Russia's coronavirus deaths surged to another daily record on Wednesday as soaring infections prompted the Cabinet to suggest declaring a non-working week to stem contagion.

The government task force reported 1,028 coronavirus deaths over the past 24 hours, the highest number since the start of the pandemic. That brought the total death toll to 226,353 - by far the highest in Europe.

Amid a spike in infections and deaths, the deputy prime minister, Tatyana Golikova, suggested introducing a non-working period starting on October 30 and extending through the following week, when four of seven days already are state holidays. The proposal is yet to be authorised by the Russian president, Vladimir Putin.

The daily coronavirus mortality numbers have been surging for weeks and topped 1,000 for the first time over the weekend amid sluggish vaccination rates, lax public attitude toward taking precautions and the government's reluctance to toughen restrictions.

About 45 million Russians, or 32% of the country's nearly 146 million people, are fully vaccinated.

Even though Russia in August 2020 became the first country of the world to authorise a coronavirus vaccine and vaccines are plentiful, Russians have shown hesitancy about getting the shots, a scepticism blamed on conflicting signals sent by authorities.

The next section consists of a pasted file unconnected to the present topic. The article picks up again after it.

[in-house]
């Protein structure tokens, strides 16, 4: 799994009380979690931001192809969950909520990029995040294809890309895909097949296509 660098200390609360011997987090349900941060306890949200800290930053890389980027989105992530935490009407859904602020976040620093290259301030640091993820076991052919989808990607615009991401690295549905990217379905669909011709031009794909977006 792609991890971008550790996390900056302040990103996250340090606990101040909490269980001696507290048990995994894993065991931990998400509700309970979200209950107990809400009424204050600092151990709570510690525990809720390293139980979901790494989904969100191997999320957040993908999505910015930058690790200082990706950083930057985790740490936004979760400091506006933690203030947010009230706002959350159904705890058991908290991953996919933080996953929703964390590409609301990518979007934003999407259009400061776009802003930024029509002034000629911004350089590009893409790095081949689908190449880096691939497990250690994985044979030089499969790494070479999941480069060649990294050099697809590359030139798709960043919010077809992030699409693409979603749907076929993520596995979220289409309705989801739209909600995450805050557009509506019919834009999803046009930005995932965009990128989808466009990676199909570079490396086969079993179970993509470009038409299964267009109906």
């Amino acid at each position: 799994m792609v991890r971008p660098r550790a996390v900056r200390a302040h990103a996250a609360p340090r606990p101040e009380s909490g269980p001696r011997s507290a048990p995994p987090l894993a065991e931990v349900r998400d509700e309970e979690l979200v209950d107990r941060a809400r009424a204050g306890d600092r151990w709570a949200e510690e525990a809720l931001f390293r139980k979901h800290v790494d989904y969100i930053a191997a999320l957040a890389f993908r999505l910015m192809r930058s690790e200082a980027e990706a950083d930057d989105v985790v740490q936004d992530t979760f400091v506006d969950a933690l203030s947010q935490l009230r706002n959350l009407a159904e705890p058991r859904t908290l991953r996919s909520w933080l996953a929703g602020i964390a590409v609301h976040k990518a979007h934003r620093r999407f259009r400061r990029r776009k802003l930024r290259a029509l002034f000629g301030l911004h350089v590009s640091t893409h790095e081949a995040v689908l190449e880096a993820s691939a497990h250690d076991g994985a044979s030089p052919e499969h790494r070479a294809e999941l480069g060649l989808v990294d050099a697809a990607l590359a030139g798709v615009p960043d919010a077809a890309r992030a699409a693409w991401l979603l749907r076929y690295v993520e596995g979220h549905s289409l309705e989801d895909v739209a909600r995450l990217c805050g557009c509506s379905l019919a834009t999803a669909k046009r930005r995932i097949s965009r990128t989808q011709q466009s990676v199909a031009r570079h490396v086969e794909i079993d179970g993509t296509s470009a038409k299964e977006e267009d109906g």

Until now, the Kremlin has ruled out a new nationwide lockdown like the one early on in the pandemic that dealt a heavy blow to the economy and sapped Putin's popularity, empowering regional authorities across the country's 11 time zones to decide on local restrictions, depending on their situation.

Many of Russia's 85 regions already have restricted attendance at large public events and limited access to theatres, restaurants and other venues. Some have made vaccinations compulsory for certain public servants and people over 60.

In Moscow, however, life has continued as usual, with restaurants and cinemas brimming with people, crowds swarming nightclubs and karaoke bars and commuters widely ignoring mask mandates on public transportation even as ICUs have filled in recent weeks.

On Tuesday, the Moscow mayor, Sergei Sobyanin, said unvaccinated people over 60 will be required to stay home. He also told businesses to keep at least a third of their employees working remotely for three months starting from October 25.